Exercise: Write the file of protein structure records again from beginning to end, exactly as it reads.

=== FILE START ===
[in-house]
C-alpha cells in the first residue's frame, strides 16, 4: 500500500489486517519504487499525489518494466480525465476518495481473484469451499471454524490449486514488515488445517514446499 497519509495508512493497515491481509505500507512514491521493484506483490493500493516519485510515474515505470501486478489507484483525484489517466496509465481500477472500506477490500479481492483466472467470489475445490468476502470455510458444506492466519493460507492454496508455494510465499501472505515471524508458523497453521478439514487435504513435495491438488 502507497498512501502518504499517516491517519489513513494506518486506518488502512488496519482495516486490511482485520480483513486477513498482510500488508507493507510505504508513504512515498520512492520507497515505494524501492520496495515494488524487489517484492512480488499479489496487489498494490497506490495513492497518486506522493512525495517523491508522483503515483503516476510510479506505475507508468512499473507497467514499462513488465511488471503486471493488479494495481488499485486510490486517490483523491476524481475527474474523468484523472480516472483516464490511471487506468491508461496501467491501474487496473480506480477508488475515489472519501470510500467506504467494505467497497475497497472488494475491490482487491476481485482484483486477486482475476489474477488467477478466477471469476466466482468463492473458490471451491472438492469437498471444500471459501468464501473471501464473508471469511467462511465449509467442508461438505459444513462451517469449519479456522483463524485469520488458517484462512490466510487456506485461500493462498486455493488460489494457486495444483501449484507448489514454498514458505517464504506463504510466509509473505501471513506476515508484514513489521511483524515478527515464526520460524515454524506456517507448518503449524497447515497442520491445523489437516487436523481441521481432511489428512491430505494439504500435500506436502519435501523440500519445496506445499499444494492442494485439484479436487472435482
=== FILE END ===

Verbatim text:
[in-house]
C-alpha cells in the first residue's frame, strides 16, 4: 500500500489486517519504487499525489518494466480525465476518495481473484469451499471454524490449486514488515488445517514446499 497519509495508512493497515491481509505500507512514491521493484506483490493500493516519485510515474515505470501486478489507484483525484489517466496509465481500477472500506477490500479481492483466472467470489475445490468476502470455510458444506492466519493460507492454496508455494510465499501472505515471524508458523497453521478439514487435504513435495491438488 502507497498512501502518504499517516491517519489513513494506518486506518488502512488496519482495516486490511482485520480483513486477513498482510500488508507493507510505504508513504512515498520512492520507497515505494524501492520496495515494488524487489517484492512480488499479489496487489498494490497506490495513492497518486506522493512525495517523491508522483503515483503516476510510479506505475507508468512499473507497467514499462513488465511488471503486471493488479494495481488499485486510490486517490483523491476524481475527474474523468484523472480516472483516464490511471487506468491508461496501467491501474487496473480506480477508488475515489472519501470510500467506504467494505467497497475497497472488494475491490482487491476481485482484483486477486482475476489474477488467477478466477471469476466466482468463492473458490471451491472438492469437498471444500471459501468464501473471501464473508471469511467462511465449509467442508461438505459444513462451517469449519479456522483463524485469520488458517484462512490466510487456506485461500493462498486455493488460489494457486495444483501449484507448489514454498514458505517464504506463504510466509509473505501471513506476515508484514513489521511483524515478527515464526520460524515454524506456517507448518503449524497447515497442520491445523489437516487436523481441521481432511489428512491430505494439504500435500506436502519435501523440500519445496506445499499444494492442494485439484479436487472435482